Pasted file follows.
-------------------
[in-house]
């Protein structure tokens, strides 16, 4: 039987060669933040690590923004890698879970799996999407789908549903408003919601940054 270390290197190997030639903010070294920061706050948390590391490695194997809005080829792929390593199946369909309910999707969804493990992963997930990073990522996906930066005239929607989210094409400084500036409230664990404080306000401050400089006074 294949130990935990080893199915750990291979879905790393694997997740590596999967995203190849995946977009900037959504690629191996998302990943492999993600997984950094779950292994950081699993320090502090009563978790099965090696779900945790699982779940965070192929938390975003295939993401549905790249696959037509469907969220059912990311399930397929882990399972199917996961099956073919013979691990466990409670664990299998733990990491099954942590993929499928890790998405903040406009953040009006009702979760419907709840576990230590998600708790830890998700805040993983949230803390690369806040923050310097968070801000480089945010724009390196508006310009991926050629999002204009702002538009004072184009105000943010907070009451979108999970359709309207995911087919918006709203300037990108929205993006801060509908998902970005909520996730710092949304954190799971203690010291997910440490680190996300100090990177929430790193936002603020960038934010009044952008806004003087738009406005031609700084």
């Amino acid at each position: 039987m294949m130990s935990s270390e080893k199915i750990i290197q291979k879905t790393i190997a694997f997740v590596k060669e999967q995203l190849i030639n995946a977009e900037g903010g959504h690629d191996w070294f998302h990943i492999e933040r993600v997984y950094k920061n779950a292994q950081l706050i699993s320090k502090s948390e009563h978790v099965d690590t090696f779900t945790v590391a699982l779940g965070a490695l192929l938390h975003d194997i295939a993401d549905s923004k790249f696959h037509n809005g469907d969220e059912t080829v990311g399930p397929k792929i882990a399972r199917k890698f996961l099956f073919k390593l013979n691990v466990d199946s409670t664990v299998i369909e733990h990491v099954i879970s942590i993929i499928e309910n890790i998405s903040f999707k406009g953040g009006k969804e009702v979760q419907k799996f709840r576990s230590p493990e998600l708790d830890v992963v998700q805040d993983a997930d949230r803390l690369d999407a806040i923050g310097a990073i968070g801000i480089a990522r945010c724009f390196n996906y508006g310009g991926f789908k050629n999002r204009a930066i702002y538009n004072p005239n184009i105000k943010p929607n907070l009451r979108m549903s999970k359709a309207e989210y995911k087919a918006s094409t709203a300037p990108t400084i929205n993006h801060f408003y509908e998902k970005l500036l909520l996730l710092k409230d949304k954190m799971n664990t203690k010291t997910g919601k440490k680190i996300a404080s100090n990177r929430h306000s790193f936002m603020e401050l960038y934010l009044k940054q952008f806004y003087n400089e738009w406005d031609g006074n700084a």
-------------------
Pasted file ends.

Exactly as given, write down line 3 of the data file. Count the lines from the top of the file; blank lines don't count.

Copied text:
């Amino acid at each position: 039987m294949m130990s935990s270390e080893k199915i750990i290197q291979k879905t790393i190997a694997f997740v590596k060669e999967q995203l190849i030639n995946a977009e900037g903010g959504h690629d191996w070294f998302h990943i492999e933040r993600v997984y950094k920061n779950a292994q950081l706050i699993s320090k502090s948390e009563h978790v099965d690590t090696f779900t945790v590391a699982l779940g965070a490695l192929l938390h975003d194997i295939a993401d549905s923004k790249f696959h037509n809005g469907d969220e059912t080829v990311g399930p397929k792929i882990a399972r199917k890698f996961l099956f073919k390593l013979n691990v466990d199946s409670t664990v299998i369909e733990h990491v099954i879970s942590i993929i499928e309910n890790i998405s903040f999707k406009g953040g009006k969804e009702v979760q419907k799996f709840r576990s230590p493990e998600l708790d830890v992963v998700q805040d993983a997930d949230r803390l690369d999407a806040i923050g310097a990073i968070g801000i480089a990522r945010c724009f390196n996906y508006g310009g991926f789908k050629n999002r204009a930066i702002y538009n004072p005239n184009i105000k943010p929607n907070l009451r979108m549903s999970k359709a309207e989210y995911k087919a918006s094409t709203a300037p990108t400084i929205n993006h801060f408003y509908e998902k970005l500036l909520l996730l710092k409230d949304k954190m799971n664990t203690k010291t997910g919601k440490k680190i996300a404080s100090n990177r929430h306000s790193f936002m603020e401050l960038y934010l009044k940054q952008f806004y003087n400089e738009w406005d031609g006074n700084a």